THE BIG PAY­BACK

Maxim - - CON­TENTS - By DAVY ROTH­BART

THE SPEC­TAC­U­LARLY STRANGE STORY BE­HIND A BRAZEN CASINO HEIST

A FAKE AS­SAULT RI­FLE. A CAN OF PEP­PER SPRAY. TWO ATVS. A MO­TOR­IZED SKATE­BOARD. AND A BLOW-UP DOLL. THE IN­SIDE STORY OF HOW A TWENTY– SOME­THING REFUGEE FROM BOSNIA HATCHED A BRAZEN SCHEME TO LIVE OUT HIS OWN VER­SION OF THE AMER­I­CAN DREAM.

EARLY ONE FRI­DAY MORN­ING in July 2006, just be­fore dawn, Ad­nan Alisic, 26, and his friend Fleka, 24, crouched in the back of a hot green van in a park­ing lot across from the Casino Ari­zona on the eastern edge of Phoenix and waited. Be­side them, in duf­fel bags, lay the tools for the elab­o­rate heist they’d planned: pep­per spray, road flares, smoke bombs, a replica AK-47, a blow-up doll, gas cans, and maps of the area’s maze of sub­ter­ranean sewer tun­nels. Af­ter months of metic­u­lous plan­ning, they were about to em­bark on one of the bold­est and most in­ven­tive heists of all time. But as the min­utes crawled past, they be­gan to fear they’d missed their tar­get, an ar­mored truck car­ry­ing as much as $10 mil­lion in cash. Maybe it had al­ready come and gone? Then Fleka spot­ted it. Ad­nan leaped into the driver’s seat, donned ski gog­gles and a knit cap, and cranked the van into gear, fol­low­ing the truck. He lifted the fake AK onto his lap and hissed to Fleka, “Come on, let’s do this.”

AD­NAN AR­RIVED IN PHOENIX 10 years be­fore the heist, at age 17, with his par­ents and sis­ter, one fam­ily among a flood of Bos­nian refugees es­cap­ing Europe’s worst geno­cide since World War II. Though at first he spoke no English, Ad­nan was friendly and sharp-wit­ted and soon found work as a room-ser­vice at­ten­dant at the Dou­ble­tree Ho­tel in Scotts­dale, where his mother, a school­teacher in her na­tive coun­try, worked as a maid. Af­ter a few years, when he’d saved enough to buy his own wheels, a guy he worked with en­cour­aged him to check out a used-car auc­tion.

Ad­nan was a born hus­tler who’d honed his en­tre­pre­neur­ial skills as a child dur­ing the war. At the used-car auc­tion in Phoenix, he rec­og­nized an op­por­tu­nity—he could snap up cheap ve­hi­cles, clean and re­pair them, and re­sell them on Craigslist for a hefty profit. It took him six months to flip his first car, but by age 21 he’d opened his own deal­er­ship—alisic Mo­tors—and was buy­ing and sell­ing a dozen cars a week. He soon opened a body shop and then a restau­rant called Café Em­pire, which quickly be­came a so­cial hub for the area’s siz­able Bos­nian pop­u­la­tion.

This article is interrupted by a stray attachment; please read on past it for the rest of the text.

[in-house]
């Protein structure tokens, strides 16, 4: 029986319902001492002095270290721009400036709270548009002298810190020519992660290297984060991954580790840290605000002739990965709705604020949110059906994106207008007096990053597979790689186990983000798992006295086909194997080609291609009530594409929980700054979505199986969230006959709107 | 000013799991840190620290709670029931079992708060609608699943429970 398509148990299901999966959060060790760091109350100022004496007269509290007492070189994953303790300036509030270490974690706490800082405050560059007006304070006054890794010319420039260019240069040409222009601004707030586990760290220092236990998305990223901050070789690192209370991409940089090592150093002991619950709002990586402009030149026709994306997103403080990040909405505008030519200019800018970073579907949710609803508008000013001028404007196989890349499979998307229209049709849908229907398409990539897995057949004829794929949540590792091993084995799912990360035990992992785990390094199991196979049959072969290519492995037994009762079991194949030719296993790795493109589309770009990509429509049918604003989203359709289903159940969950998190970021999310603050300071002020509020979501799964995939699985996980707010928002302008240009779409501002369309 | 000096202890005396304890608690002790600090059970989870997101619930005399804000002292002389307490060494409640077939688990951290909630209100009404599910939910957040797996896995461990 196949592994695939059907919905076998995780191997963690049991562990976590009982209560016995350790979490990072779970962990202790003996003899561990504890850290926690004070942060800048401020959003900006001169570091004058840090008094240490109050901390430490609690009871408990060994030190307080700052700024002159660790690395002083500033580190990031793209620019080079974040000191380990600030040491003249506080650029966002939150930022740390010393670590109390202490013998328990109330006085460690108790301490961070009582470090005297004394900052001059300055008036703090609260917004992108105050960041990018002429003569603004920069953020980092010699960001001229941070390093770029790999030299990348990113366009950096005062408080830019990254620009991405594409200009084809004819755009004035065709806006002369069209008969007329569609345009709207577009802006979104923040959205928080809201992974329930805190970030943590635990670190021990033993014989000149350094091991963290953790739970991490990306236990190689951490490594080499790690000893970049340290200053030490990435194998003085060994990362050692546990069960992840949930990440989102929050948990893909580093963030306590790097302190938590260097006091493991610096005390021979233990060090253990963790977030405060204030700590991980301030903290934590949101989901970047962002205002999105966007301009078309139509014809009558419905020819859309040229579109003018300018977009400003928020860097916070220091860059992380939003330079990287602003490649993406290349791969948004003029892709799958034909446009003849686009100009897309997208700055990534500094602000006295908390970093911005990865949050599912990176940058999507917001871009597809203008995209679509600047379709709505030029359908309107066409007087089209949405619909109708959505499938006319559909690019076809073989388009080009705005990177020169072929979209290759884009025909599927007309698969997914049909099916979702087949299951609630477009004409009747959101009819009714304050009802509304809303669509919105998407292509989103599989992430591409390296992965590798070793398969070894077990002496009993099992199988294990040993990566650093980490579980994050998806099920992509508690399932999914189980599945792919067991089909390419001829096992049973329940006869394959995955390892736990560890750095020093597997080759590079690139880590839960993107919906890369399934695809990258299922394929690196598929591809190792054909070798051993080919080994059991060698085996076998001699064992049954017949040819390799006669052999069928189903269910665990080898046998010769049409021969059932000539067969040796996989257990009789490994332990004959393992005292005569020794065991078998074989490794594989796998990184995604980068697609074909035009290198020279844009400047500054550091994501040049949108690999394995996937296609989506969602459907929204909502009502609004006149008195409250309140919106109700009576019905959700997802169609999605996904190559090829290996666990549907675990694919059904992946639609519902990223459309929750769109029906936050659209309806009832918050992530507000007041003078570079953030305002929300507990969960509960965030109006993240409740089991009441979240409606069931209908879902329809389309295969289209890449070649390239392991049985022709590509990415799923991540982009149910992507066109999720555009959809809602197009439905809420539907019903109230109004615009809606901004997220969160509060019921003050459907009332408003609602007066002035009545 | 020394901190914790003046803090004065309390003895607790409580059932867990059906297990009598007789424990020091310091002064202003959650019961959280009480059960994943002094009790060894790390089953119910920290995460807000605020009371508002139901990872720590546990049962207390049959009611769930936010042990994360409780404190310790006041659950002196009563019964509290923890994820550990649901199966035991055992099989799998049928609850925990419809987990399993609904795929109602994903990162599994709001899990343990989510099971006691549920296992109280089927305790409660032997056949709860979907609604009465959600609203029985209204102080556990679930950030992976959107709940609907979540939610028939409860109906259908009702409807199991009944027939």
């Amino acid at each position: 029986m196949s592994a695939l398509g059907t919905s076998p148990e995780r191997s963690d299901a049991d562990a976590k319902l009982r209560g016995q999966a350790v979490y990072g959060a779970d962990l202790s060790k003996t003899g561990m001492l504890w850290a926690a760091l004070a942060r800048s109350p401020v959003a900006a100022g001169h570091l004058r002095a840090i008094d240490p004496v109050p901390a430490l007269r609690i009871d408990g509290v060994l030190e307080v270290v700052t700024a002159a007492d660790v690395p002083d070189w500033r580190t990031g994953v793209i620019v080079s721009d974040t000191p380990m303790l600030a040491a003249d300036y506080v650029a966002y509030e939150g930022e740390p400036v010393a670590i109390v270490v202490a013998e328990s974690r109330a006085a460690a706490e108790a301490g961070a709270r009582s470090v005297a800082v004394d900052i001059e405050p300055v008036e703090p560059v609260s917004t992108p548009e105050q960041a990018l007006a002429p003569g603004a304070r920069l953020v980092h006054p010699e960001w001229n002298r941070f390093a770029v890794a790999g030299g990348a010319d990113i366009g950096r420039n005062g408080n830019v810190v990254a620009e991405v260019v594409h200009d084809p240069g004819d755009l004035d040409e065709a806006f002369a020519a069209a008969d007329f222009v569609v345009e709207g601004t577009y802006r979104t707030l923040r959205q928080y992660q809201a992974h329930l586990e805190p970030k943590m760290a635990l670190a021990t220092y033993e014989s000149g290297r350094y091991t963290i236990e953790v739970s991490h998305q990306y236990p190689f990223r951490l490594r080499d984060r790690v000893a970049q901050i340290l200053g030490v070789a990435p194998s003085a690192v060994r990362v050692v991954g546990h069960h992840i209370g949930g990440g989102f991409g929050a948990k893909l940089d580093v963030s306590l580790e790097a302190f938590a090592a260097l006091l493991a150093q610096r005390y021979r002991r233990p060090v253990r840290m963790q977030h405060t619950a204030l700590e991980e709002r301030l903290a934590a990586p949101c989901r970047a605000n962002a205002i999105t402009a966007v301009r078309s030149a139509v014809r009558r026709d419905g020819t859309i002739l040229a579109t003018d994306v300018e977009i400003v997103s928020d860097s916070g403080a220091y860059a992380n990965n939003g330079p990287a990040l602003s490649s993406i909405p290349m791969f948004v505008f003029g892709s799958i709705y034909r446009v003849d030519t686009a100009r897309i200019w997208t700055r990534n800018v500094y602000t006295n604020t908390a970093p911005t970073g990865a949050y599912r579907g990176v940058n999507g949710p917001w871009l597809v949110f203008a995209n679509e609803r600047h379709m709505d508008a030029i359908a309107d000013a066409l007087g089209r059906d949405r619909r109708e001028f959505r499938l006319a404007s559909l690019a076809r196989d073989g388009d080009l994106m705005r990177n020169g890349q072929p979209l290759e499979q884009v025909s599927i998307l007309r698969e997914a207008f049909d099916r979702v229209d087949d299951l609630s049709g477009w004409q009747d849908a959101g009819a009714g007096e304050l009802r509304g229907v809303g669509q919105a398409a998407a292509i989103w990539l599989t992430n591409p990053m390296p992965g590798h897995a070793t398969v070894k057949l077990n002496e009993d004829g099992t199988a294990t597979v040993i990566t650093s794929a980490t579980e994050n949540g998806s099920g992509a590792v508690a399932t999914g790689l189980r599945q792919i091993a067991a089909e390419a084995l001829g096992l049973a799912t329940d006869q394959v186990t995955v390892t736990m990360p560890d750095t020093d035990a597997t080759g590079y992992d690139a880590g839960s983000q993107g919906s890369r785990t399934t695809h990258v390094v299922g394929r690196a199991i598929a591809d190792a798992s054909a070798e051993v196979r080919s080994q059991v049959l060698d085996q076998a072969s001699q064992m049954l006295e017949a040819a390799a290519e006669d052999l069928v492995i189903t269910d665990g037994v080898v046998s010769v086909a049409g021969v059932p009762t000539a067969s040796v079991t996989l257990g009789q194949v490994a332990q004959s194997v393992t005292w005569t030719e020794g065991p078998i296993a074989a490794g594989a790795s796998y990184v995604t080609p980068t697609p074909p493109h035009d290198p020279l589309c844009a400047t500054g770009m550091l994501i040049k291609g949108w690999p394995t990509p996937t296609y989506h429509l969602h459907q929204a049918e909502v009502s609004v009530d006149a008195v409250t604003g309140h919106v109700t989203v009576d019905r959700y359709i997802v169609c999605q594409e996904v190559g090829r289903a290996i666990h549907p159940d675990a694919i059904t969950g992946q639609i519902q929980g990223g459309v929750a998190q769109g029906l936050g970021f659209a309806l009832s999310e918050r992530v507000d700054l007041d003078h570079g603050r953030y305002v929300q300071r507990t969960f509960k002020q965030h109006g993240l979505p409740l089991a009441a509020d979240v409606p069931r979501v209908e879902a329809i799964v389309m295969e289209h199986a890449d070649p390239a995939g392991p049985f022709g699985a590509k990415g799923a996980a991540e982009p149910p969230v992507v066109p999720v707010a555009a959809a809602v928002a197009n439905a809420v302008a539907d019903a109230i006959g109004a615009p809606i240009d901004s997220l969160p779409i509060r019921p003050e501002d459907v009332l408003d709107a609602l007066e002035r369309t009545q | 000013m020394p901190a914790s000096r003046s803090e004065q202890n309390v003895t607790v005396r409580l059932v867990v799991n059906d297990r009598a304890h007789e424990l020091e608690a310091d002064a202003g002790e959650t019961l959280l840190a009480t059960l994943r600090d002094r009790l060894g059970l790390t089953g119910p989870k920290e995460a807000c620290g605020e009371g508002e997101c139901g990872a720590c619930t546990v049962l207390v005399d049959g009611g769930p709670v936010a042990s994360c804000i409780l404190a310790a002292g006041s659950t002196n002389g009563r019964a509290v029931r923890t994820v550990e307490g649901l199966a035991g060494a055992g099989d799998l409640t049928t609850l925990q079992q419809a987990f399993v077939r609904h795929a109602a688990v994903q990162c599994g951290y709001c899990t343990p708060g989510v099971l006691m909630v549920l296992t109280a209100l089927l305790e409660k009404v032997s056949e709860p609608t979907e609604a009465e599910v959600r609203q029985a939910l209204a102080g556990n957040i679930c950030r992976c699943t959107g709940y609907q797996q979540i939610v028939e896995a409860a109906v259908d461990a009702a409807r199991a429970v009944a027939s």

If the Amer­i­can Dream had a spokesmodel, Ad­nan could’ve fit the bill—hand­some and full of en­ergy, he flashed around town in a gleam­ing black Mercedes SL600, hit night­clubs with friends to catch Bos­nian singers, and landed a beau­ti­ful girl­friend, Le­jla Se­limovic, from Sara­jevo, whose fam­ily had es­caped sim­i­lar hor­rors. Ad­nan had washed up on Amer­i­can soil trau­ma­tized and un­der­nour­ished, bat­tered by war, own­ing noth­ing but the clothes on his back, and in just a few short years, he’d willed his way into a life of en­vi­able com­fort.

Too much com­fort, per­haps. As his busi­nesses flour­ished and Ad­nan grew his staff, he sud­denly found him­self with plenty of free time. His friend Ner­min, who was dat­ing Le­jla’s twin sis­ter, Se­jla, told him about the fun he’d had play­ing black­jack dur­ing a week­end trip to Ve­gas, and one night Ad­nan drove alone to the Casino Ari­zona in Scotts­dale, a sprawl­ing com­plex just be­yond Phoenix’s eastern bor­der. It was the first time Ad­nan had ever been in­side a casino. He played small-stakes black­jack for a few hours, los­ing $300.

It was his next visit a cou­ple weeks later that got him hooked. “Call it be­gin­ner’s luck,” he says. “You know those nights when you just can’t lose?” Ad­nan crushed it at the black­jack ta­bles and walked away with nearly three grand. “You feel in­vin­ci­ble,” he says. “Luck smiles on you, and you think it’s be­cause you some­how de­served it.”

Ad­nan be­gan to play black­jack at Casino Ari­zona every night, some­times alone, some­times with Ner­min, and some­times with his friend Is­mar Kabak­lic, known as Fleka, a loyal but hot­headed Bos­nian he’d hired as a sales­man at his deal­er­ship. In­side, time seemed to stand still, as a sym­phony of slot ma­chines dully jin­gled, wait­resses doled out free drinks, and deal­ers spun cards. When at last they headed out to the park­ing lot, it was al­ways a sur­prise to see the sun com­ing up.

Some nights Ad­nan won big, es­pe­cially at first, but over time the losses came more fre­quently and spi­raled ever higher. Why would Ad­nan keep com­ing back, flush­ing away his hard-earned cash? He at­trib­uted his black­jack ad­dic­tion to a toxic brew of poi­soned genes from his al­co­holic fa­ther, sur­vivor’s guilt from the Bos­nian War, and, most of all, a fe­ro­cious com­pet­i­tive streak. “I just hated to lose,” he says now. Each trip to the ta­bles pre­sented a fresh op­por­tu­nity to come roar­ing back, and on the nights he won big, the adren­a­line surge was be­yond eu­phoric.